Some people are under the impression that stand-up comics simply get on stage, interact with the crowd, say whatever comes to mind, and have the ability to “be funny”.
99% of the time, this is absolutely not the case.
When you watch stand-up comics, they have come to that stage with written material. If they’re really good, it is material that has been honed and worked on for many nights on stage. These are jokes that have been told and adjusted so many times that the jokes have become second nature; it may seem, to the audience, to be improvised or candid.
So, how, as a comic, do you get to this point?
If you have ever expressed, to family or friends, that you want to be a stand-up comic, you may hear, “Oh, just get up and do it.” Take it from me: do not “just get up and do it”. If you get up on stage with absolutely no idea what you want to say, it is almost guaranteed to be the longest five minutes of your life.
If you want to be a comedian, you need at least three jokes. Crafting those jokes takes time and inspiration. At this point, you may be wondering where your first jokes will come from. I’ll explain how to get the writing process started.
Everyone has a couple stories they tell friends about a crazy night or something crazy their dad said, and people laugh. You might have even heard, “You should be a comedian.” These are the kind of stories to bring to the stage.
Don’t think you’ll remember all your great stories if you simply take the stage. Use a few weeks to prepare. Keep in mind that you should write down material on a physical notepad or as a note in your cell phone. When you think of something strange, something funny from the past, or even something that confuses you, makes you angry, sad, or crazy, write it down.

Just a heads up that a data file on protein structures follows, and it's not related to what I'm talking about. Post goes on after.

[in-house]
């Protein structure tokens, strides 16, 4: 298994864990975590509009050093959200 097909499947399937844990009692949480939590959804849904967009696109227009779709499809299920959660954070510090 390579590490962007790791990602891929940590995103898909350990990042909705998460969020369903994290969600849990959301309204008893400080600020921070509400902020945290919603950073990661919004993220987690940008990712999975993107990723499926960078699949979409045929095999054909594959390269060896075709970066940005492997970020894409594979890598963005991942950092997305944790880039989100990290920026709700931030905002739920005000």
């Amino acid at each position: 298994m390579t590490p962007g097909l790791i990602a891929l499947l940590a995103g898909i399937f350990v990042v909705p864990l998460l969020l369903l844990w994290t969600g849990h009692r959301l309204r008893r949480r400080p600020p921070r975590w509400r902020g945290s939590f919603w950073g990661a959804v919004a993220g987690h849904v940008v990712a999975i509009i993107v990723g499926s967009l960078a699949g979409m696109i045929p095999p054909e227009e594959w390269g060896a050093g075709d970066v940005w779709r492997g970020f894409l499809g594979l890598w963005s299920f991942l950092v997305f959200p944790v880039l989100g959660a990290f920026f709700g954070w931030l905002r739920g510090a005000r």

These are the notes you will take with you on stage for your first show. If you are lucky enough to have a friend in comedy that can get you on the stage, or you know of a local comedy club who will put you in front of an audience, go ahead and try it.
If you don’t happen to have that opportunity (or you’d like to try the safer route), sign up for an open mic. Open mics are designed to help comics work out their material. Think of it as a gym, where a bunch of comics get together to work on their craft. $5 will usually get you 5 minutes in front of a crowd of comedians, and you will be among your peers.
Have the two or three jokes or topics ready, and don’t hesitate to bring those notes up on stage. Every comic in that house will know what it’s like to work on new material. And, if you ask, more often than not stand-up comics are eager to help each other out with new material at open mics. You will also find these mics a good resource to get booked for a show (usually a “bringer show”) or network with other comedians.
Author Brian Roth has performed at Gotham Comedy Club, Broadway Comedy Club, Stand Up NY Comedy Club, New York Comedy Club, the People’s Improv Theater (PIT) and other clubs in NYC. He hosts the #Rothcast on BlogTalkRadio.